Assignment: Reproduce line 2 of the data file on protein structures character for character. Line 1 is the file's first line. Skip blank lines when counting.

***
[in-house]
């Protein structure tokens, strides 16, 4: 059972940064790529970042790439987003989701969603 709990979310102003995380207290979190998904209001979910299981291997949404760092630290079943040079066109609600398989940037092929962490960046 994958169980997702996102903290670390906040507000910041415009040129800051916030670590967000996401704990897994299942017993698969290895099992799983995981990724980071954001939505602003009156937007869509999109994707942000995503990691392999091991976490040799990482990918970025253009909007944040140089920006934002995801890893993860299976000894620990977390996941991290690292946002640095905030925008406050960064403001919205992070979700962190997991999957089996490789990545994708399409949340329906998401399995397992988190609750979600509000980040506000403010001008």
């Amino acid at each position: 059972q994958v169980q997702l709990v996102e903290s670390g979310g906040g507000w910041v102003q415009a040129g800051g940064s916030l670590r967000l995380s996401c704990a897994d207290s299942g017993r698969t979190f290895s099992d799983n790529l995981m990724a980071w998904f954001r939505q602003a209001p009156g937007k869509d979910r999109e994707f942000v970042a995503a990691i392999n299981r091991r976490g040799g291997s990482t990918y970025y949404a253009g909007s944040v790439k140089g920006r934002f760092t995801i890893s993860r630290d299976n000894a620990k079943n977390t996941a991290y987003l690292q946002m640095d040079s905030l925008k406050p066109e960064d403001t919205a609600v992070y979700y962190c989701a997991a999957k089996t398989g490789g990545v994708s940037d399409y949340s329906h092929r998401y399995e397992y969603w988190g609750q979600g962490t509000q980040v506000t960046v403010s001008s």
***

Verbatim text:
């Protein structure tokens, strides 16, 4: 059972940064790529970042790439987003989701969603 709990979310102003995380207290979190998904209001979910299981291997949404760092630290079943040079066109609600398989940037092929962490960046 994958169980997702996102903290670390906040507000910041415009040129800051916030670590967000996401704990897994299942017993698969290895099992799983995981990724980071954001939505602003009156937007869509999109994707942000995503990691392999091991976490040799990482990918970025253009909007944040140089920006934002995801890893993860299976000894620990977390996941991290690292946002640095905030925008406050960064403001919205992070979700962190997991999957089996490789990545994708399409949340329906998401399995397992988190609750979600509000980040506000403010001008």